The prayer begins with an adaptation of Psalm 57, which is a Psalm of David that the Bible tells us was written when he had fled from Saul by hiding in a cave. I thought this would be an appropriate linking of a Psalm to the sermon and the prayer.

Tomorrow is the last Sunday before we add the third service. Things will change dramatically in just one week. If you're a Grandviewian reading this, tomorrow may be the last peaceful, easy, Sunday for awhile. Once the new service begins things will feel a little hectic for awile (one month? two?) as we seek a new rhythm.

Here's the prayer:

Prayers of the Church for Grandview

17 August 2008

Have mercy on us, O God, have mercy on us,
for in you our souls takes refuge.
We will take refuge in the shadow of your wings
until the disaster has passed.
We cry out to God Most High,
to God, who fulfills his purposes for us.
You send from heaven and save us,
rebuking those who hotly pursue us;

You send your love and your faithfulness.
We are in the midst of lions;
We lie among ravenous beasts—
people whose teeth are spears and arrows,
whose tongues are sharp swords.

Be exalted, O God, above the heavens;
let your glory be over all the earth.
They spread a net for our feet—
We were bowed down in distress.

They dug a pit in our path—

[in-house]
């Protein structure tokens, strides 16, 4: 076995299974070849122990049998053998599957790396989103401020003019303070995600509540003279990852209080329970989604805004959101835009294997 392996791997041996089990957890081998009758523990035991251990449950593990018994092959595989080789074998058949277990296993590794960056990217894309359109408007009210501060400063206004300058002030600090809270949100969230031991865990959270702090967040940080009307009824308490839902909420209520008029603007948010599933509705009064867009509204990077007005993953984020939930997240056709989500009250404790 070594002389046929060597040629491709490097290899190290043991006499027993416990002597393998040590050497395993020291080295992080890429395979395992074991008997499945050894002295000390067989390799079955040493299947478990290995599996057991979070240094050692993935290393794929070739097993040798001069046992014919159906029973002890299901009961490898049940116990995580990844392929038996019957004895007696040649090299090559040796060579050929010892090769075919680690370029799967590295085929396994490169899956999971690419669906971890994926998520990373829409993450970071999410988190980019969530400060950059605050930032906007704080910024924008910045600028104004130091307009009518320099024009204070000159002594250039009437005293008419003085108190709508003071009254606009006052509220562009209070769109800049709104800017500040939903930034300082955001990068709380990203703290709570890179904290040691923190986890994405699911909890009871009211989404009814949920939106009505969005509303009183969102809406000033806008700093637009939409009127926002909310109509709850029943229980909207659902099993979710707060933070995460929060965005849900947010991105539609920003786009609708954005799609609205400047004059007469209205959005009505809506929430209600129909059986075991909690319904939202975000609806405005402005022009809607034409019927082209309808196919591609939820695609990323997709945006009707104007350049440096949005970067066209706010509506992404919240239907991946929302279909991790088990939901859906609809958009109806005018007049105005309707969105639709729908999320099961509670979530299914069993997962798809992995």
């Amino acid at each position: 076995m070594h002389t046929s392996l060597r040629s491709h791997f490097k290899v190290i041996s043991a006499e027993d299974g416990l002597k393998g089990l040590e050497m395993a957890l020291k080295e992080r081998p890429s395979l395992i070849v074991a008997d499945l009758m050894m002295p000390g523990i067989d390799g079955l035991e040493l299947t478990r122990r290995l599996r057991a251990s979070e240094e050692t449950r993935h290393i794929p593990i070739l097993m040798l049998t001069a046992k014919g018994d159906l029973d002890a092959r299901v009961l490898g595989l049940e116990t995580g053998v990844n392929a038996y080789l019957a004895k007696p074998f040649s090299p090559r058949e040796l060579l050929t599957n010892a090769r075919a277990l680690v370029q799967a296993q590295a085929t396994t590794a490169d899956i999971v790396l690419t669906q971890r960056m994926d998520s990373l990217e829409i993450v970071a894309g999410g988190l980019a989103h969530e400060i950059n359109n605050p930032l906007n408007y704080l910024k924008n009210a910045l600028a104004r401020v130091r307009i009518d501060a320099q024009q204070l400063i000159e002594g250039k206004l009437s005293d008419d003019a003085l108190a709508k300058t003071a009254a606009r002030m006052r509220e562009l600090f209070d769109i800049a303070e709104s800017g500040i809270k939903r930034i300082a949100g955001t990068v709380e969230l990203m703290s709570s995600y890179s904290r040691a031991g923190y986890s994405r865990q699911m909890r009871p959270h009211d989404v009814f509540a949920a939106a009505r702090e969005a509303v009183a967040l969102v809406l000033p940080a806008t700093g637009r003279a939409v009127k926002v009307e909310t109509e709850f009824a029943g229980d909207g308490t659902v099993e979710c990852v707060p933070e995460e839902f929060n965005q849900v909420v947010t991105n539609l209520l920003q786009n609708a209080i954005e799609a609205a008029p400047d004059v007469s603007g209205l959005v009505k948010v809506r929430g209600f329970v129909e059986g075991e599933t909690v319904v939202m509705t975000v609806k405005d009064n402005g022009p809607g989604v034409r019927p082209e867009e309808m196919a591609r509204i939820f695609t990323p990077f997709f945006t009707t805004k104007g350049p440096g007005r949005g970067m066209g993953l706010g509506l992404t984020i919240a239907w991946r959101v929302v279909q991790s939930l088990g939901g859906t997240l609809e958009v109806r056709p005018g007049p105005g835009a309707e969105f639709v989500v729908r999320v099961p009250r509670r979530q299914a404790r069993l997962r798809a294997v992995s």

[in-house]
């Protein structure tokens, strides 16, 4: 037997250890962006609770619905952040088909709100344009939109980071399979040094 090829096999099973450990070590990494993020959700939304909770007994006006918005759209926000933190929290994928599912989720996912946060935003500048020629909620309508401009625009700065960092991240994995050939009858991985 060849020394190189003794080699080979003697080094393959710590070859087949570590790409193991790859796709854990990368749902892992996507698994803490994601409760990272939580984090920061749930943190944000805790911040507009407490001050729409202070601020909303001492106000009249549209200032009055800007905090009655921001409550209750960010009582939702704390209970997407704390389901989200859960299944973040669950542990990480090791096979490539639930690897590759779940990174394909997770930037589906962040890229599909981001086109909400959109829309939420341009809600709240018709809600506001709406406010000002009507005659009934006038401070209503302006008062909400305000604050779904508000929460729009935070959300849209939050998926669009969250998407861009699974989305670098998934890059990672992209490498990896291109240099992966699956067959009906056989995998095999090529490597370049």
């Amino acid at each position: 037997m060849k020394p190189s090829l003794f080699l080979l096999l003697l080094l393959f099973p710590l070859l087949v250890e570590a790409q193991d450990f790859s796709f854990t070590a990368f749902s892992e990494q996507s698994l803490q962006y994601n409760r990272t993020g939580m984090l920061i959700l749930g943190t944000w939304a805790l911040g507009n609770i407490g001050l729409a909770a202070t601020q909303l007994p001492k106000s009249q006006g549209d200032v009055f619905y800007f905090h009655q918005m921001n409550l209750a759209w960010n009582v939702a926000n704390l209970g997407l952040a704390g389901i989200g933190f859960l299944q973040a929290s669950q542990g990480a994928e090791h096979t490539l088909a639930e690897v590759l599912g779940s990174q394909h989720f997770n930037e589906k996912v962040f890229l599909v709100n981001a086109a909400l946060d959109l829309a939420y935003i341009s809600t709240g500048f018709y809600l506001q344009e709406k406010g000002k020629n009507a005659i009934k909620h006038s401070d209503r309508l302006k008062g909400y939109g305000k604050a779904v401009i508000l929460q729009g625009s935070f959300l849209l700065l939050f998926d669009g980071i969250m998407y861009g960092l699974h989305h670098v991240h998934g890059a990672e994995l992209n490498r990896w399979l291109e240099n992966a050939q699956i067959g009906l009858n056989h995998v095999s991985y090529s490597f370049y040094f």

but they have fallen into it themselves.
Our hearts are steadfast, O God,
our hearts are steadfast;

We will sing and make music.
Awake, my soul!
Awake, harp and lyre!
We will awaken the dawn.
We will praise you, O Lord, among the nations;
We will sing of you among the peoples.

For great is your love, reaching to the heavens;
your faithfulness reaches to the skies.
Be exalted, O God, above the heavens;
let your glory be over all the earth

Remember the sick, the suffering, and the dying. Remember all who serve our safety by putting theirs at risk. Give stable governments to those who don’t have the protection that a stable government provides. Bless this nation. Bless our enemies. Continue to call all of us together into the kingdom of God, a nation of priests before your throne.

Remember those who are on our prayer list this morning, and those we name before you in the silence:


Pure and holy and righteous are you, O Lord most high. You accomplish your will through blameless and honorable action. Forgive us when we compromise the integrity of our faith, when we embrace sinful ways in order to get what we want. By your Spirit, help us to love the ways of Jesus Christ our Savior, who taught us to pray:

Friday, August 15, 2008

Stuff I Feel Like Sharing